Event dispatching thread

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The event dispatching thread (EDT) is a background thread used in Java to process events from the Abstract Window Toolkit (AWT) graphical user interface event queue. These events are primarily update events that cause user interface components to redraw themselves, or input events from input devices such as the mouse or keyboard. The AWT uses a single-threaded painting model in which all screen updates must be performed from a single thread. The event dispatching thread is the only valid thread to update the visual state of visible user interface components. Updating visible components from other threads is the source of many common bugs in Java programs that use Swing.[1] The event dispatching thread is called the primordial worker in Adobe Flash and the UI thread in .NET Framework and Android.

Swing and thread safety[edit]

Most AWT and Swing object methods are not thread safe: invoking them from multiple threads risks thread interference or memory consistency errors.[2] [3] To avoid these problems, Swing standards state that all user interface components should be created and accessed only from the AWT event dispatch thread.[4] A popular third-party Look and Feel named Substance goes as far as to refuse to instantiate any Swing component when not running within the Event Dispatch Thread,[5] to prevent such a coding mistake from occurring.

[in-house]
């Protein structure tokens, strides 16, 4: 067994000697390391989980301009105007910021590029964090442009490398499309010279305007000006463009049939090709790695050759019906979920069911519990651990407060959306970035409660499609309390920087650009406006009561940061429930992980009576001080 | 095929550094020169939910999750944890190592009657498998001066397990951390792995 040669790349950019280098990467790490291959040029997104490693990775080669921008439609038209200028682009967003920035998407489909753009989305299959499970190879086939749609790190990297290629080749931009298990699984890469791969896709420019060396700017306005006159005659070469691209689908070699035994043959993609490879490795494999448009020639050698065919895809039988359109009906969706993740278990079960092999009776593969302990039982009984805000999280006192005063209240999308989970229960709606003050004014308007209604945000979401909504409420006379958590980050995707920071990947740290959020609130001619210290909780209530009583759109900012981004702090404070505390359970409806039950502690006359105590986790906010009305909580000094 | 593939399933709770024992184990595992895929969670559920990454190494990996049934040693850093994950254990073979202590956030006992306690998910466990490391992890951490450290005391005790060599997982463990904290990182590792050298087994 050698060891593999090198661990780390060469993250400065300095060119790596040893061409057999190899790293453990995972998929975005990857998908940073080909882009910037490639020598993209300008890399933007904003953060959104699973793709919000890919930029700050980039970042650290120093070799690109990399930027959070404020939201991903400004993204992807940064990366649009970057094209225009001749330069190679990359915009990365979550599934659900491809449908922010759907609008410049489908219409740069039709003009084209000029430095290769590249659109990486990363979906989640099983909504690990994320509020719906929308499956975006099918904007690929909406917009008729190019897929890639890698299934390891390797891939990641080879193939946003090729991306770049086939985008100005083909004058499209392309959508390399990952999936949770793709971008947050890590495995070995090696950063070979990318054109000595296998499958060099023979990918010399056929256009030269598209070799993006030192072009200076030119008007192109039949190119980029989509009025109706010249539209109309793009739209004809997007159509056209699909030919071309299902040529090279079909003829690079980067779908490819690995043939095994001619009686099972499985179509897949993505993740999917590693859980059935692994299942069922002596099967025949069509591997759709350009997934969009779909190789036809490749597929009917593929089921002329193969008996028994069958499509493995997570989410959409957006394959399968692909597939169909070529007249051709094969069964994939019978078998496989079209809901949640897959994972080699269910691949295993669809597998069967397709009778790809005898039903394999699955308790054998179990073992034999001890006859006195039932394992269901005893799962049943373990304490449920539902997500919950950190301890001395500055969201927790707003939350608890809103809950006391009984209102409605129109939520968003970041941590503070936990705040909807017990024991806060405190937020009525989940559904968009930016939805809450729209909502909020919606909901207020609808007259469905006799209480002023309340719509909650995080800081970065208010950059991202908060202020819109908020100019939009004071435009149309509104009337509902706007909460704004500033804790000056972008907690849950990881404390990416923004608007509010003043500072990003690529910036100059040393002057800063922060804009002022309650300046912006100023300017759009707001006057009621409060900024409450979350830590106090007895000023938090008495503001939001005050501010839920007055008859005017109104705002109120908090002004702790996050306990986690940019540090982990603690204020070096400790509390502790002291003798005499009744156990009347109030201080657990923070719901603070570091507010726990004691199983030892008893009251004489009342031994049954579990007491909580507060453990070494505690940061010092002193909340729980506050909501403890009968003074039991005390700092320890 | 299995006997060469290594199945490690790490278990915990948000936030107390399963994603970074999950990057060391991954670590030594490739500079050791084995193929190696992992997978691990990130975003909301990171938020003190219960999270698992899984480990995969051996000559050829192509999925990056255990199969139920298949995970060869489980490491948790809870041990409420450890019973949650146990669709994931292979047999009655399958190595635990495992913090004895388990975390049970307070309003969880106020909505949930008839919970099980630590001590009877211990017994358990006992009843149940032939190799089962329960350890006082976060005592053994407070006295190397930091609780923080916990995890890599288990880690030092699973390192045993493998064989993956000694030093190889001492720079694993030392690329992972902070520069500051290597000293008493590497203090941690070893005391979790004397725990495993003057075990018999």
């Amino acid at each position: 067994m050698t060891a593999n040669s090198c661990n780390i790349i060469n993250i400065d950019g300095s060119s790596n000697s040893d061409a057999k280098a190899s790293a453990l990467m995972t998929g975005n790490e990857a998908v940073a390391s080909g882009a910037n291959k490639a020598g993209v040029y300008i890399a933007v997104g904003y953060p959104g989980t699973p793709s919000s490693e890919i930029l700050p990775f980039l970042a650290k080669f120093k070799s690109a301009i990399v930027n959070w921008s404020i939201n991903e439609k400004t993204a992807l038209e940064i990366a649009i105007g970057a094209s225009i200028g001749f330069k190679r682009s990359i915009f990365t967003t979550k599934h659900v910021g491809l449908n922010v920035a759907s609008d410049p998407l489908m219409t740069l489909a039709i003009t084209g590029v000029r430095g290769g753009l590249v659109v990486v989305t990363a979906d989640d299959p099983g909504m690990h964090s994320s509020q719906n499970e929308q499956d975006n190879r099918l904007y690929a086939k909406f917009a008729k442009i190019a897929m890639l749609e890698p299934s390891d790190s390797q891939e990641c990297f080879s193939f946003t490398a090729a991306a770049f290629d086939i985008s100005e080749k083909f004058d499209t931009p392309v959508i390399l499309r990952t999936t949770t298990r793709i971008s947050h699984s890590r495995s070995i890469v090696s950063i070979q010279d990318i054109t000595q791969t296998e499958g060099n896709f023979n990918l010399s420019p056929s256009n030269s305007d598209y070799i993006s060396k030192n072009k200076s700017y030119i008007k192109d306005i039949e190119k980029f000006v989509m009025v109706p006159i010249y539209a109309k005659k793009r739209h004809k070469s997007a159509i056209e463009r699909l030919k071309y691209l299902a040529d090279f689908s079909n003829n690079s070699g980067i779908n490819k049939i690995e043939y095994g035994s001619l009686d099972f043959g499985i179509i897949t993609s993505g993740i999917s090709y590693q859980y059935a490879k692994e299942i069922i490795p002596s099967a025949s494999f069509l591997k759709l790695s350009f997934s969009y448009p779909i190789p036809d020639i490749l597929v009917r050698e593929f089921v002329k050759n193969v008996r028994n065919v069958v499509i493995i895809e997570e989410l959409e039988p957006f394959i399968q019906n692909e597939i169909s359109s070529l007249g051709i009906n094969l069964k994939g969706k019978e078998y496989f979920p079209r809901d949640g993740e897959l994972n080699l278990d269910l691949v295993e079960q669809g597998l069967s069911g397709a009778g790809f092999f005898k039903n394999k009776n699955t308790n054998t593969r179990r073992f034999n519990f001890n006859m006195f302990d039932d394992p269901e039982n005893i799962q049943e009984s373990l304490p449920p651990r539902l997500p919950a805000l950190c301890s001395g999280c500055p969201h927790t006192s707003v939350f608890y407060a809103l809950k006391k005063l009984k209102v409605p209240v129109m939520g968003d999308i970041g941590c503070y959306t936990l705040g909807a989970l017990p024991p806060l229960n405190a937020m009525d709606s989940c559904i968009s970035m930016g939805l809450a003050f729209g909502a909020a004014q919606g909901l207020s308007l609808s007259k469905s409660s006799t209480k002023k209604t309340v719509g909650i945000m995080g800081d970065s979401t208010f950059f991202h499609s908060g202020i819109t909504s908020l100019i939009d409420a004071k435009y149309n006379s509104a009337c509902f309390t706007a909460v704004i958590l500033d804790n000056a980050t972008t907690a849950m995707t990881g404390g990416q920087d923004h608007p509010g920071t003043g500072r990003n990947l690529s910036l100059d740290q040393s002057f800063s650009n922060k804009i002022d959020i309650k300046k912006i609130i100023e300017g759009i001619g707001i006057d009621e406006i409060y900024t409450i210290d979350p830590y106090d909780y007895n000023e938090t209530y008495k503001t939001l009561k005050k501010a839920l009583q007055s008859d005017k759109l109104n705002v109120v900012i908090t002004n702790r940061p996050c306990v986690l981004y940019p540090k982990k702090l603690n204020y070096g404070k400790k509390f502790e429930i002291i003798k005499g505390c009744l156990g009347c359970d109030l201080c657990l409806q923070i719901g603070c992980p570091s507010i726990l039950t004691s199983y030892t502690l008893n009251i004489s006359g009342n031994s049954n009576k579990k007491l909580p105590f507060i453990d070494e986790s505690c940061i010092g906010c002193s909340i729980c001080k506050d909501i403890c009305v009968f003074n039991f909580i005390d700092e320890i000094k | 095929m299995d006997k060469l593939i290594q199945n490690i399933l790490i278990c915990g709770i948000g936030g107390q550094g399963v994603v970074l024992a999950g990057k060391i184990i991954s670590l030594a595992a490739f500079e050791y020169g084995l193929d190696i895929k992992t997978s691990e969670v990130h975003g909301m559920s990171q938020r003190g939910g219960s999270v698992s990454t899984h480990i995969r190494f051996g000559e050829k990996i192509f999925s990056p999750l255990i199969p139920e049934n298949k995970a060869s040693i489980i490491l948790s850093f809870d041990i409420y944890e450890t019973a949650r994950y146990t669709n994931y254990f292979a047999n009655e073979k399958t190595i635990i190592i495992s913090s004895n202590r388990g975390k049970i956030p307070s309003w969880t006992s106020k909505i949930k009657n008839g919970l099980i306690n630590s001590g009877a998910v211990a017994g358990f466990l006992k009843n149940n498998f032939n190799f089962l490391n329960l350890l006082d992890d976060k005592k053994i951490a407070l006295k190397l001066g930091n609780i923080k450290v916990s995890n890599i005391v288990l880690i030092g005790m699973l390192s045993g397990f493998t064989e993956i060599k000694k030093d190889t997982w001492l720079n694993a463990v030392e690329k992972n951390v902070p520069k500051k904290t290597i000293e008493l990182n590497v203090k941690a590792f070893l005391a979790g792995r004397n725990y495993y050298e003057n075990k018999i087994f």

Executing code in the event dispatching thread[edit]

Other application threads can have code executed in the event dispatching thread by defining the code in a Runnable object and pass it to the SwingUtilities helper class or to the EventQueue. Two methods of these classes allow:

from the event dispatching thread.

The method invokeAndWait() should never be called from the event dispatching thread—it will throw an exception. The method SwingUtilities.isEventDispatchThread() or EventQueue.isDispatchThread() can be called to determine if the current thread is the event dispatching thread.

Worker design pattern[edit]

Another solution for executing code in the event dispatching thread is using the worker design pattern. The javax.swing.SwingWorker class, developed by Sun Microsystems, is an implementation of the worker design pattern, and as of Java 6 is part of standard Swing distribution. The open source project Foxtrot provides another synchronous execution solution similar to SwingWorker.

Samples[edit]

SwingWorker<Document, Void> worker = new SwingWorker<Document, Void>() {
    public Document doInBackground() throws IOException {
        return loadXML(); // heavy task
    }
 
    public void done() {
        try {
            Document doc = get();
            display(doc);
        } catch (Exception ex) {
            ex.printStackTrace();
        }
    }
};
worker.execute();

If you use Groovy and groovy.swing.SwingBuilder, you can use doLater(), doOutside(), and edt(). Then you can write it more simple like this.

doOutside {
    def doc = loadXML() // heavy task
    edt { display(doc) }
}

Equivalents[edit]

Timer[edit]

You can also run the code in the event dispatching thread using javax.swing.Timer.

Equivalents

See also[edit]

References[edit]

  1. ^ This problem is not specific to Java Swing. There is the same issue in most Widget toolkits, as for example Windows Forms, where the BackgroundWorker class performs the same purpose as SwingWorker in Java.
  2. ^ "The Event Dispatch Thread". Sun Microsystems. Retrieved 2011-10-02. 
  3. ^ "Debugging Swing - is it really difficult?". Alexander Potochkin. Retrieved 2011-10-02. 
  4. ^ "Initial Threads". Sun Microsystems. Retrieved 2011-10-02. 
  5. ^ http://www.pushing-pixels.org/?p=368

External links[edit]